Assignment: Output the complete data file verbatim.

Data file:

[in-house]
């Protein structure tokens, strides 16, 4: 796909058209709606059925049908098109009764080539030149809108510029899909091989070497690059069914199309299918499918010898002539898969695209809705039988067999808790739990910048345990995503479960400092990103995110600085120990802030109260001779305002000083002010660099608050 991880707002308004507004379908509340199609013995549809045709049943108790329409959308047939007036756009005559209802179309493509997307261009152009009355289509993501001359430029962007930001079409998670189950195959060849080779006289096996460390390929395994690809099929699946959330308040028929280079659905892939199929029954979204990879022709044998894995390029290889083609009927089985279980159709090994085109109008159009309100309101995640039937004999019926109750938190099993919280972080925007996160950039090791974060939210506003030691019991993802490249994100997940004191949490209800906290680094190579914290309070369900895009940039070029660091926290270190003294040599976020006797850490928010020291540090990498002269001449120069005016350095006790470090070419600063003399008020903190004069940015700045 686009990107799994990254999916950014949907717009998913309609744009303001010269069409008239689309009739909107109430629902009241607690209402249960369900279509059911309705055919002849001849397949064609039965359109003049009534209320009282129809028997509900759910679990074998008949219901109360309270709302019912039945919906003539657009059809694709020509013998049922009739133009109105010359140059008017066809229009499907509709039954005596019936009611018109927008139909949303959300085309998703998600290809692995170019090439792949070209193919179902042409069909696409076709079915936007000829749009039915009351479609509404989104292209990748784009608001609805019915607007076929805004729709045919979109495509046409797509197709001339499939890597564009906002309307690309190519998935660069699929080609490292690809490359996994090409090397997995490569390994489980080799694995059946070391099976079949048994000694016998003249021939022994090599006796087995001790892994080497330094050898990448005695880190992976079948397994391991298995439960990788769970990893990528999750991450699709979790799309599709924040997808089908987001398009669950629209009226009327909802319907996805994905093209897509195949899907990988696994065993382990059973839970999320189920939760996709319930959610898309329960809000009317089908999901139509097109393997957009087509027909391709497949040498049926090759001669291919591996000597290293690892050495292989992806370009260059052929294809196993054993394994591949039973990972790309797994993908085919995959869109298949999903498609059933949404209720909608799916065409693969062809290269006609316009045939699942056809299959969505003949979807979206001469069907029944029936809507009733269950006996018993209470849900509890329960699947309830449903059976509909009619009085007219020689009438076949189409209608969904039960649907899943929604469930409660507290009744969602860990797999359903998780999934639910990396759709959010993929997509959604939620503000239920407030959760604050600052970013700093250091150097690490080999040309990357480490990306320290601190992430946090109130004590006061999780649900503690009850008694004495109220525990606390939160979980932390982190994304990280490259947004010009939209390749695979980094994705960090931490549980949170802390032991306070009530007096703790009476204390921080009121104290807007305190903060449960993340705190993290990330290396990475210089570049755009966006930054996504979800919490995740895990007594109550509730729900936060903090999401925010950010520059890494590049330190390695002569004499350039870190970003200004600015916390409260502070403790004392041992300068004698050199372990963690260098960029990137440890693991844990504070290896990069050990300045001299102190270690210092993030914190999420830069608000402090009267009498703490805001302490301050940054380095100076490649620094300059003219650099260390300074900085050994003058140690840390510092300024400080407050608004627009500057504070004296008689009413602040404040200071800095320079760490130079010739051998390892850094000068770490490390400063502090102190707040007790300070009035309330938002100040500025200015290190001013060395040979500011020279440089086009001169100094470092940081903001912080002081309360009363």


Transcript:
[in-house]
């Protein structure tokens, strides 16, 4: 796909058209709606059925049908098109009764080539030149809108510029899909091989070497690059069914199309299918499918010898002539898969695209809705039988067999808790739990910048345990995503479960400092990103995110600085120990802030109260001779305002000083002010660099608050 991880707002308004507004379908509340199609013995549809045709049943108790329409959308047939007036756009005559209802179309493509997307261009152009009355289509993501001359430029962007930001079409998670189950195959060849080779006289096996460390390929395994690809099929699946959330308040028929280079659905892939199929029954979204990879022709044998894995390029290889083609009927089985279980159709090994085109109008159009309100309101995640039937004999019926109750938190099993919280972080925007996160950039090791974060939210506003030691019991993802490249994100997940004191949490209800906290680094190579914290309070369900895009940039070029660091926290270190003294040599976020006797850490928010020291540090990498002269001449120069005016350095006790470090070419600063003399008020903190004069940015700045 686009990107799994990254999916950014949907717009998913309609744009303001010269069409008239689309009739909107109430629902009241607690209402249960369900279509059911309705055919002849001849397949064609039965359109003049009534209320009282129809028997509900759910679990074998008949219901109360309270709302019912039945919906003539657009059809694709020509013998049922009739133009109105010359140059008017066809229009499907509709039954005596019936009611018109927008139909949303959300085309998703998600290809692995170019090439792949070209193919179902042409069909696409076709079915936007000829749009039915009351479609509404989104292209990748784009608001609805019915607007076929805004729709045919979109495509046409797509197709001339499939890597564009906002309307690309190519998935660069699929080609490292690809490359996994090409090397997995490569390994489980080799694995059946070391099976079949048994000694016998003249021939022994090599006796087995001790892994080497330094050898990448005695880190992976079948397994391991298995439960990788769970990893990528999750991450699709979790799309599709924040997808089908987001398009669950629209009226009327909802319907996805994905093209897509195949899907990988696994065993382990059973839970999320189920939760996709319930959610898309329960809000009317089908999901139509097109393997957009087509027909391709497949040498049926090759001669291919591996000597290293690892050495292989992806370009260059052929294809196993054993394994591949039973990972790309797994993908085919995959869109298949999903498609059933949404209720909608799916065409693969062809290269006609316009045939699942056809299959969505003949979807979206001469069907029944029936809507009733269950006996018993209470849900509890329960699947309830449903059976509909009619009085007219020689009438076949189409209608969904039960649907899943929604469930409660507290009744969602860990797999359903998780999934639910990396759709959010993929997509959604939620503000239920407030959760604050600052970013700093250091150097690490080999040309990357480490990306320290601190992430946090109130004590006061999780649900503690009850008694004495109220525990606390939160979980932390982190994304990280490259947004010009939209390749695979980094994705960090931490549980949170802390032991306070009530007096703790009476204390921080009121104290807007305190903060449960993340705190993290990330290396990475210089570049755009966006930054996504979800919490995740895990007594109550509730729900936060903090999401925010950010520059890494590049330190390695002569004499350039870190970003200004600015916390409260502070403790004392041992300068004698050199372990963690260098960029990137440890693991844990504070290896990069050990300045001299102190270690210092993030914190999420830069608000402090009267009498703490805001302490301050940054380095100076490649620094300059003219650099260390300074900085050994003058140690840390510092300024400080407050608004627009500057504070004296008689009413602040404040200071800095320079760490130079010739051998390892850094000068770490490390400063502090102190707040007790300070009035309330938002100040500025200015290190001013060395040979500011020279440089086009001169100094470092940081903001912080002081309360009363």